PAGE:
The question whether a particular FTC or other government proceeding tolls the statute with respect to a private claim asserted in a civil action is to be resolved, in general, by a comparison of the two complaints. The test is whether the private action is based in part on matters of which the government complained.9
The defendants in the civil action include the so-called Balfour defendants (L. G. Balfour Company, its principal officer, and two subsidiaries) and the so-called fraternity defendants (152 college fraternities and sororities). Plaintiff's company was engaged in manufacturing and dealing in a line of insignia goods, items of interest to fraternities and sororities and their members. Briefly summarizing the complaint, plaintiff alleges that the Balfour defendants are engaged in the same business; that they conspired among themselves and with the fraternity defendants in order to limit the production and distribution of insignia goods, control prices, eliminate competition, and obtain a monopoly. Plaintiff avers that this activity forced him to sell his company at a depressed price.
The respondents in the 1961 FTC proceeding were the same as the Balfour defendants in this action, except for one subsidiary. The business involved was the same. The FTC complaint set out 16 allegedly unfair methods of competition, acts, and practices. Several alleged restraints upon competition in insignia goods; several alleged attempts to monopolize and successful monopolization; several alleged agreements and understandings with fraternities and sororities and others for exclusive dealing and payment of royalties to the organizations on insignia goods purchased from respondents; several alleged other practices with an obvious tendency to put competitors at a disadvantage. The complaint alleged that these acts and practices had the tendency to restrain and eliminate competition and have resulted in monopoly. Thus, although the complaint did not assert, as it need not, that §§ 1 and 2 of the Sherman act had been violated, it expressly asserted monopolization and at least implied that the agreements between respondents and the organizations restrained trade.
We think the FTC proceeding may fairly be said to be one "to prevent" if not "to restrain or punish" violations of the Sherman act. It further appears clear that the right of action plaintiff asserts in the treble damage action is "based in whole or in part on * * * matter complained of" in the FTC proceeding. It follows that the statute of limitations was tolled.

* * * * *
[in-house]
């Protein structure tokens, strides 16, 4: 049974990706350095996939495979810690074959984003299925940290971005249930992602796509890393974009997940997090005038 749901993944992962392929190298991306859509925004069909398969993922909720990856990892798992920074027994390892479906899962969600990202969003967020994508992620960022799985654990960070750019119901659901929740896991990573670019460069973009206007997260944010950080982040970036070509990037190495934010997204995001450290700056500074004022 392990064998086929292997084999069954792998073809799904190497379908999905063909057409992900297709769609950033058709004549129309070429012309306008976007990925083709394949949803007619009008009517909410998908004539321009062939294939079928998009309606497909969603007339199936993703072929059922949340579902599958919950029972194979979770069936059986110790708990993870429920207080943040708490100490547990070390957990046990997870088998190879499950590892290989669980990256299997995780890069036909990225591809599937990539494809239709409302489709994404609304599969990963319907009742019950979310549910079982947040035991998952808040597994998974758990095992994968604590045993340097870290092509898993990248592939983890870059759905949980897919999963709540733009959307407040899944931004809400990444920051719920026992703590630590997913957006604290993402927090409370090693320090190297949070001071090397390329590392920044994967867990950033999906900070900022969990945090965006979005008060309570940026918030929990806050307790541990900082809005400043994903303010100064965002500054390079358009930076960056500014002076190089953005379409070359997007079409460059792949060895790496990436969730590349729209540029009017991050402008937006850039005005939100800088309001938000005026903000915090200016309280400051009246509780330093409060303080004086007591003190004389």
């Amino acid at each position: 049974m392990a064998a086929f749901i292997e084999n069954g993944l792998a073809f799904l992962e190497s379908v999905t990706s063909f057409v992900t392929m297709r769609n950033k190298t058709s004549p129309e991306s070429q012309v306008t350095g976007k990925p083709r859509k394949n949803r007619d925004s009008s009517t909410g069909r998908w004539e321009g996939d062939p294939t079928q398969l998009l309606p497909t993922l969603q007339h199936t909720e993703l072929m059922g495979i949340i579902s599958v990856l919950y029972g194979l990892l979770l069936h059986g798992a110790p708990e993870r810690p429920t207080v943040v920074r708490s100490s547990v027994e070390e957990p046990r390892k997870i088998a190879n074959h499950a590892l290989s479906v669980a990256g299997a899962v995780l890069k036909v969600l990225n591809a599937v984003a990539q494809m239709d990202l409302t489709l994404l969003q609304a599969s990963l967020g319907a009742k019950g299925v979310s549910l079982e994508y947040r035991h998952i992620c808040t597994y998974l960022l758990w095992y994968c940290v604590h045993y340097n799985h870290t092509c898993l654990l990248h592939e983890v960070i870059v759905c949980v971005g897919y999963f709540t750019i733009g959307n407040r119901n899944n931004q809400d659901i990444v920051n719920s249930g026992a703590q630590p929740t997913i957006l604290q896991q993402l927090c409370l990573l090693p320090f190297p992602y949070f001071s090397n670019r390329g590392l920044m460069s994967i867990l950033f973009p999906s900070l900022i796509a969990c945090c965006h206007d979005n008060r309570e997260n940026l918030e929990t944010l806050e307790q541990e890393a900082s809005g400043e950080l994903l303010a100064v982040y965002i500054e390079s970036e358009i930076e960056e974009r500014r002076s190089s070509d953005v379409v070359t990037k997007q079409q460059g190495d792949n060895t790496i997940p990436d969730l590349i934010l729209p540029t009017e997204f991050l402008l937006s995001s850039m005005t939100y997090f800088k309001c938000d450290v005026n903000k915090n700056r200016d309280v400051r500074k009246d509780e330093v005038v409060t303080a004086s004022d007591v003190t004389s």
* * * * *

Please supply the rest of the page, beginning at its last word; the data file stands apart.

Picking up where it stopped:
When this case was submitted, the fraternity defendants, who had not been parties to the FTC proceeding, argued that the statute was not tolled as to them. They relied on the 1954 decision of this court in Sun Theatre Corp. v. RKO Radio Pictures.10 The Supreme Court, however, has recently disapproved Sun Theatre and held "that § 16(b) tolls the statute of limitations against all participants in a conspiracy which is the object of a government suit, whether or not they are named as defendants or conspirators therein; indeed, to so hold materially furthers congressional policy by permitting private litigants to await the outcome of government suits and use the benefits accruing therefrom."11
The judgment is reversed and the cause remanded for further proceedings, except that as to the parties named in our order dated November 7, 196912 judgment shall be entered as directed in that order.
Judge Beamer is sitting by designation from the United States District Court for the Northern District of Indiana
15 U.S.C. §§ 1 and 2
15 U.S.C. § 15b
Federal Trade Comm. v. Cement Institute (1948), 333 U.S. 683, 68 S. Ct. 793, 92 L. Ed. 1010; Federal Trade Comm. v. Motion Picture Adv. Co. (1953), 344 U.S. 392, 393-394, 73 S. Ct. 361, 97 L. Ed. 426; Times-Picayune Pub. Co. v. United States (1953), 345 U.S. 594, 609, 73 S. Ct. 872, 97 L. Ed. 1277
New Jersey Wood Finishing Co. v. Minnesota Min. & Mfg. Co. (3rd Cir., 1964), 332 F.2d 346
Leh v. General Petroleum Corp. (1965), 382 U.S. 54, 64, 65, 86 S. Ct. 203, 209, 210, 15 L. Ed. 2d 134
(7th Cir., 1954), 213 F.2d 284, 290-292
Zenith Radio Corporation v. Hazeltine Research, Inc., decided February 24, 1971, 401 U.S. 321, 91 S. Ct. 795, 805, 28 L. Ed. 2d 77
Plaintiff and certain defendants have agreed to dismissal of the action as to these defendants. On November 7, 1969 we entered an order reflecting their agreement